Sunday, March 22, 2015

Follow The Money


Gates Foundation's $1.4bn in fossil fuel investments

"The charity run by Bill and Melinda Gates, who say the threat of climate change is so serious that immediate action is needed, held at least $1.4bn (£1bn) of investments in the world’s biggest fossil fuel companies, according to a Guardian analysis of the charity’s most recent tax filing in 2013.

The companies include BP, responsible for the Deepwater Horizon disaster in the Gulf of Mexico, Anadarko Petroleum, which was recently forced to pay a $5bn environmental clean-up charge and Brazilian mining company Vale, voted the corporation with most “contempt for the environment and human rights” in the world clocking over 25,000 votes in the Public Eye annual awards.

The Bill and Melinda Gates Foundation and Asset Trust is the world’s largest charitable foundation, with an endowment of over $43bn, and has already given out $33bn in grants to health programmes around the world, including one that helped rid India of polio in 2014."

Al Gore's tangled web of un-green corporate investments

Green energy costs 'far higher than ministers admit'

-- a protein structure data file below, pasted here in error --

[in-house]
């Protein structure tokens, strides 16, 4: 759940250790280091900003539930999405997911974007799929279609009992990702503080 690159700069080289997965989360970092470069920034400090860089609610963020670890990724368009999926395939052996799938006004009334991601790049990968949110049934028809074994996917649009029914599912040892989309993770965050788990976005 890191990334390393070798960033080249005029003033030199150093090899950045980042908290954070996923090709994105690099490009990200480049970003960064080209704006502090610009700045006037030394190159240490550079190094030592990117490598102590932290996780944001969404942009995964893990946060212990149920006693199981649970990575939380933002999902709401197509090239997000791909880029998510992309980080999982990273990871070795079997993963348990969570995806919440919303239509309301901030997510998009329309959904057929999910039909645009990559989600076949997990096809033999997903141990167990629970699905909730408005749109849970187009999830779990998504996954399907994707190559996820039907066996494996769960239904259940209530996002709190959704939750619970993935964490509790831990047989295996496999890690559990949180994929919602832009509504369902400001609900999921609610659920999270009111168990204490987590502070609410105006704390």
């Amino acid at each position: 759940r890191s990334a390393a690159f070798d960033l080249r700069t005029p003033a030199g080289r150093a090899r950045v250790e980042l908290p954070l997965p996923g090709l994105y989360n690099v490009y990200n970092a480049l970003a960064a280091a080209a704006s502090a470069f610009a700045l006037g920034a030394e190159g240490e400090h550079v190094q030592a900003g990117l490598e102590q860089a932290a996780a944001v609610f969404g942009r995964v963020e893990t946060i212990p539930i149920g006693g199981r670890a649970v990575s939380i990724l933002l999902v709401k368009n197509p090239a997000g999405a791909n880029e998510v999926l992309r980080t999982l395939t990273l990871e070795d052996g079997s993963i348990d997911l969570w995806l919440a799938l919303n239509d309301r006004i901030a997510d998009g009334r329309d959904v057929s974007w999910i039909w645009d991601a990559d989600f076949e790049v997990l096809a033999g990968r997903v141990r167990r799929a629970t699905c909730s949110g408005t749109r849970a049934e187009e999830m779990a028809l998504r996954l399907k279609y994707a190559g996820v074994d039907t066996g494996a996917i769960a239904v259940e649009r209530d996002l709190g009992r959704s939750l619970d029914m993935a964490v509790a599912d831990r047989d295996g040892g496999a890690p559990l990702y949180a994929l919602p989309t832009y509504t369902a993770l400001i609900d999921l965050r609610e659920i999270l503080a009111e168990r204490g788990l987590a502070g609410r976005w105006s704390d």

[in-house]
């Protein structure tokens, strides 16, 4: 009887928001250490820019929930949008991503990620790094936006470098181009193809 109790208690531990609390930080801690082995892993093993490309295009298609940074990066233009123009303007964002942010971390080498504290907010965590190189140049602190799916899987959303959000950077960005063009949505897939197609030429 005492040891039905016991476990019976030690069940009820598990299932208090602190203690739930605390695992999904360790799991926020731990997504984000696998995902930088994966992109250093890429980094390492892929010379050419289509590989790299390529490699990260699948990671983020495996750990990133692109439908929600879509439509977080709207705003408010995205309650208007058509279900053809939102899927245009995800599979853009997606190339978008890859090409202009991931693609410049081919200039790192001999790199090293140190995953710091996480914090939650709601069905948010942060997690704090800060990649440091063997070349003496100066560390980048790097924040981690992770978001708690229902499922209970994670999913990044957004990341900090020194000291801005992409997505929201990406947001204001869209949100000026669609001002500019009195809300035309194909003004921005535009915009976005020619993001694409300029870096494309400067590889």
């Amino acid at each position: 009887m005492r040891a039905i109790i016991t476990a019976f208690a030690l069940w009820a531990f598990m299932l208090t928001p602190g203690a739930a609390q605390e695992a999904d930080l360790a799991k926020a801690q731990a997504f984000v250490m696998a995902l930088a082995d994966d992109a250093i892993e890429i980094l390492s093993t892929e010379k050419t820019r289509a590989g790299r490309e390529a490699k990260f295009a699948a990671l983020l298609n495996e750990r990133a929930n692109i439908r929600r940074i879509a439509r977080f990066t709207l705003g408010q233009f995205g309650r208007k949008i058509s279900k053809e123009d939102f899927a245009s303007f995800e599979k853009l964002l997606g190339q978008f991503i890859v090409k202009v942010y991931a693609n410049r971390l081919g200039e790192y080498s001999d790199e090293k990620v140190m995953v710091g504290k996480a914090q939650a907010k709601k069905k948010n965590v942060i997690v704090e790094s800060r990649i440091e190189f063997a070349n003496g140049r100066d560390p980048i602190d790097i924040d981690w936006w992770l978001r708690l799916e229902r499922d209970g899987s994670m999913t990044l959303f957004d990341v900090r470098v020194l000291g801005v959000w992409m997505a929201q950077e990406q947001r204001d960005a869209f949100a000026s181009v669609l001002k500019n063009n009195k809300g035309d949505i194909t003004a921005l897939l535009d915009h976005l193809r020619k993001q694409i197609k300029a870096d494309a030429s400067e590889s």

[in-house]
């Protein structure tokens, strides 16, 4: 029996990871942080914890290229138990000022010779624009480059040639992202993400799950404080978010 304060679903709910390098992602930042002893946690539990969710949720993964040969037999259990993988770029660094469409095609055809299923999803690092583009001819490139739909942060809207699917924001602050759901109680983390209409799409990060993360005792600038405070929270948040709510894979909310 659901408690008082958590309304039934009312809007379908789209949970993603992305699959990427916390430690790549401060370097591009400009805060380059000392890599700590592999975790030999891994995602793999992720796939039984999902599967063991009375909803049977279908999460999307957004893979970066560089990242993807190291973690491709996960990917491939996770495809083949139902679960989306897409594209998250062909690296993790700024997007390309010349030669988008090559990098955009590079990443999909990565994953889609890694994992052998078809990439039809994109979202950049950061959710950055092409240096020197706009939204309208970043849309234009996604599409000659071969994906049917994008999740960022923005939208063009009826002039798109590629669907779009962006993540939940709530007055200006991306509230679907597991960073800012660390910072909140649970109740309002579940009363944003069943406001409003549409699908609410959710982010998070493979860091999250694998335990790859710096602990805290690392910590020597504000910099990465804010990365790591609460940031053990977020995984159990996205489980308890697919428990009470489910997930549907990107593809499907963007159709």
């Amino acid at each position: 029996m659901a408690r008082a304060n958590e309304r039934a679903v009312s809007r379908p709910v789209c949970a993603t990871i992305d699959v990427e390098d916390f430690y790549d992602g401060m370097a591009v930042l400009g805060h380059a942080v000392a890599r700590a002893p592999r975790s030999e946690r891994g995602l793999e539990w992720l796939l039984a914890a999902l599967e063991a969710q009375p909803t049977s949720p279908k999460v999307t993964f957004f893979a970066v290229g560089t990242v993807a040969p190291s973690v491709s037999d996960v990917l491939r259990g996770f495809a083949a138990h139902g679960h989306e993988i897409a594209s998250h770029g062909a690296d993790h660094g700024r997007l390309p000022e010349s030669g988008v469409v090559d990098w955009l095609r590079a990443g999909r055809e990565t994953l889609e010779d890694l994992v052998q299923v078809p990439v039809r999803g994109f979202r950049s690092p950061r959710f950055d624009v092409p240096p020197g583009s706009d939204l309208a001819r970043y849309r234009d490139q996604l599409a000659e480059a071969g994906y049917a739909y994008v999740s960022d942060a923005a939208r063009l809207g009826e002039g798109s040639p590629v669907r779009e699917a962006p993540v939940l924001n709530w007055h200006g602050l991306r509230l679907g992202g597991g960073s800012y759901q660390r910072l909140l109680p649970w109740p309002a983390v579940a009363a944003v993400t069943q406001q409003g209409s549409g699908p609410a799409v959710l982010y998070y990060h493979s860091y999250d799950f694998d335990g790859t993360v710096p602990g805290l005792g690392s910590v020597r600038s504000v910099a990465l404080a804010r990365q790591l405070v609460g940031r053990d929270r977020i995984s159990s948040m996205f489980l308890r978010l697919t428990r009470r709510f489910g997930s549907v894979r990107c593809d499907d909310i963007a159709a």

Merchants of Doubt a Huge Flop at the Box Office

"Never underestimate the intelligence of the American public. Who would go see a movie about global warming in the dead of winter (which is breaking cold and snow records in many areas of the U.S.)? I think, and this is only speculation, that people are tired of having fingers wagged at them like a parent reprimanding a child. From Obama to John Kerry to Gina McCarthy to Gore and so on, maybe, just maybe, people are simply tired of all the lies."

Royal Society Lets The Dogma Out: Global Warming Think Tank Brings Balance to Climate Science Debate

Will Warmists Please Stop Whining

The true cost of UK renewables policy

"The true cost of UK renewables policy is massively understated and household bills could be £214 per year lower if renewables were dropped in favour of gas, according to a report published today by the Centre for Policy Studies, a free-market thinktank.

The report has been covered by the Telegraph, with a focus on the cost of renewables, and by the Daily Mail, which says "Green targets 'cost £214 a year'".

The report's cost estimates are out of line with government figures and its proposed alternative to renewables of relying on gas would be incompatible with UK climate targets. Carbon Brief takes you through some of the details with the help of several energy policy experts."

Seriously, I'll stop gloating, if you stop whining.

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